Is the government your daddy? In a way. Our widely different reactions to the idea of Washington as problem-solver, disciplinarian, or caretakeras surrogate parent, in other wordsreflect more than ideology. To some extent they reflect our attitudes toward our real (or wished-for) parents.
George Lakoff, a cognitive linguist at the University of California at Berkeley, identified an aspect of this phenomenon in his groundbreaking work some years ago on the “strict father model” of American conservatism and the “nurturant parent model” of American liberalism. But the effect goes beyond these cultural metaphors (and a historical aversion to Big Government that dates back to our founders). It reaches into the relationships we formed with parents and other authorities. Our early perception of these figuresas benevolent or punitive, welcomed or foisted upon uscan feed into our assessments of government as a fundamentally good force or as basically bad.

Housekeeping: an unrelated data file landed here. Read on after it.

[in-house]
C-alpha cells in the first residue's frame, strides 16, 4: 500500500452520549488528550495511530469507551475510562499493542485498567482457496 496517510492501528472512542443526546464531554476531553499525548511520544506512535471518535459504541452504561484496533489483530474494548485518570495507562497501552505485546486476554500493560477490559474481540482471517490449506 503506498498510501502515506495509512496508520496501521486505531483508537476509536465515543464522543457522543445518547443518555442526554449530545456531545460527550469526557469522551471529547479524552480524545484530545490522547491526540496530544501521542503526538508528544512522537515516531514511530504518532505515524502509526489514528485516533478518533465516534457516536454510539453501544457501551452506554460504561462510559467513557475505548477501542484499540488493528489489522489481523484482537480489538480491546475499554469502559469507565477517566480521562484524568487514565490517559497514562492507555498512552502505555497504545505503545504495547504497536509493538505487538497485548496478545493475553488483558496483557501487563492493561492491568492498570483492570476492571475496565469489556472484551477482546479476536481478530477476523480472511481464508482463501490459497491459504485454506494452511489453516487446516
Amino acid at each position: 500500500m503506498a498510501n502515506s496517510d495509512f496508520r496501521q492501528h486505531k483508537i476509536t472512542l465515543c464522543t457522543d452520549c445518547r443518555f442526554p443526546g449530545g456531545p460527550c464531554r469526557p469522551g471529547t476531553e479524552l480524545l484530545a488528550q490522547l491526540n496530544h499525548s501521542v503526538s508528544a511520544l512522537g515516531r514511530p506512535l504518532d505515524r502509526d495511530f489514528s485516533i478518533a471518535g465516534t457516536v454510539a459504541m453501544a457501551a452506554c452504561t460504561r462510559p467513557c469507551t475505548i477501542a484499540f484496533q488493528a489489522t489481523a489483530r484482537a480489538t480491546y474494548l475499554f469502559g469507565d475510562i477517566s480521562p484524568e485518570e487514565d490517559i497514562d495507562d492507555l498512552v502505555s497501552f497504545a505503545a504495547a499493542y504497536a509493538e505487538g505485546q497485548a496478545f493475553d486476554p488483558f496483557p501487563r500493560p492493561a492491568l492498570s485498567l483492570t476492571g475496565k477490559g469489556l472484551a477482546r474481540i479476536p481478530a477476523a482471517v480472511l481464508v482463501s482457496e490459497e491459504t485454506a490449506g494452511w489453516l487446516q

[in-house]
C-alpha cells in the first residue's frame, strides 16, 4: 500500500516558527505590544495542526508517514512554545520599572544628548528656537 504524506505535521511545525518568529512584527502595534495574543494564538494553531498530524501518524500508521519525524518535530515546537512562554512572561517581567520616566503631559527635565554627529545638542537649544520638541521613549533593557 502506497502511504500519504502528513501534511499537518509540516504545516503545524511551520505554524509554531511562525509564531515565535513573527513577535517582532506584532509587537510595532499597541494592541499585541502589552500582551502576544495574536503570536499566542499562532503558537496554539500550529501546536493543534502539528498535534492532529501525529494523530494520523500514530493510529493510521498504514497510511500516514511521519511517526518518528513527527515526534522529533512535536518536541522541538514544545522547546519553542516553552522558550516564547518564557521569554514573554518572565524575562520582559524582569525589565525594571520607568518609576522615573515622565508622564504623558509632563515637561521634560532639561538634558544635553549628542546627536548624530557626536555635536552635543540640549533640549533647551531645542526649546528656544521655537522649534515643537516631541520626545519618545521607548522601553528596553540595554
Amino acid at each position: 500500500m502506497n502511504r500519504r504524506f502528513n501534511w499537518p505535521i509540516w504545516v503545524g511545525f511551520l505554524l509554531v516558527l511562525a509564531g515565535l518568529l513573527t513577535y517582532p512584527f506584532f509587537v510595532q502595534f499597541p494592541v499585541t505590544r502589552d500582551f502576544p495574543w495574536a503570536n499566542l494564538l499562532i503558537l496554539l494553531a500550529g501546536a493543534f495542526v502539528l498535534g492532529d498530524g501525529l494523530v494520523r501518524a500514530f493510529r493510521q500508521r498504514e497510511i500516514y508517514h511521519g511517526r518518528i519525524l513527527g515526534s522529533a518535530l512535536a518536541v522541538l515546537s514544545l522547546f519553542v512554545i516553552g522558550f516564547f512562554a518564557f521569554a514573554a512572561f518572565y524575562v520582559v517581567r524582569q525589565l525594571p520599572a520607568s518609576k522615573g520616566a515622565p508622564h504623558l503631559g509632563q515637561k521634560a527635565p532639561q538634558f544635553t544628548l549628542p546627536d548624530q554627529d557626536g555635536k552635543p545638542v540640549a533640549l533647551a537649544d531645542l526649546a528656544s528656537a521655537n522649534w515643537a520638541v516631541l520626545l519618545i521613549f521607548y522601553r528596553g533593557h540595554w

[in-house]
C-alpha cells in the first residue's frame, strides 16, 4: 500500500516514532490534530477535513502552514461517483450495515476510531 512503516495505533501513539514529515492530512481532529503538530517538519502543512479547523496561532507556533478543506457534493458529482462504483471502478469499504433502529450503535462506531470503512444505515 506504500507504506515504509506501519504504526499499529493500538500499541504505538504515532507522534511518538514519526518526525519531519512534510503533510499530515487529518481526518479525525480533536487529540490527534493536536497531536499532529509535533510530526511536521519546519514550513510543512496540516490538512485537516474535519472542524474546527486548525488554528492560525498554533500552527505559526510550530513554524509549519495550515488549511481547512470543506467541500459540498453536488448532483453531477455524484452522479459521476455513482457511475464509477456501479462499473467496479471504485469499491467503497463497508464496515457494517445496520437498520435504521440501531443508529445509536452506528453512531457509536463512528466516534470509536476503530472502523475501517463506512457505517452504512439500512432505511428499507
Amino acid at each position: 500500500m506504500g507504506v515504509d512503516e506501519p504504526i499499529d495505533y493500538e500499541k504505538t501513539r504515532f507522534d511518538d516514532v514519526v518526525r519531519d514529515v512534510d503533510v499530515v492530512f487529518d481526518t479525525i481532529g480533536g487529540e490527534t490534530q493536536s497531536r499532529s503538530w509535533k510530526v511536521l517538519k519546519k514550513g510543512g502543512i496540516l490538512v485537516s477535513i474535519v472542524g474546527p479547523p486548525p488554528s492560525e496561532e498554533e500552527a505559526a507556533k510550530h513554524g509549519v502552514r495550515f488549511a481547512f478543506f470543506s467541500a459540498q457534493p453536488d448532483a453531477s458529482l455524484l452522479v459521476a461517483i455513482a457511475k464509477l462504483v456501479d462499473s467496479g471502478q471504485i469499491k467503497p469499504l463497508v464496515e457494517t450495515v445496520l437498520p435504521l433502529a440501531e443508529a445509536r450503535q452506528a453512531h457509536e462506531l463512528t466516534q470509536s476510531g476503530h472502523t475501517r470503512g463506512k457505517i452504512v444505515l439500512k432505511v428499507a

Take the issue of dependency. A child who was made to feel ashamed when asking for help may be more likely as an adult to oppose government programs than a kid allowed to feel comfortable in his dependencyor for whom empathy carried a bigger premium at home than self-reliance.
So while nobody relishes paying taxes, those who unconsciously view government as a “good parent” may be more sanguine about forking over money to support federal agencies and programs.
Of course, there’s no psychological formula for determining the political attitudes that might arise from parent-child dynamics. Some people do unto others what was done to them as children. Others react by doing the opposite. Finally, there’s the tendency we all have just to adopt the stated views of our parentspolitical and otherwise.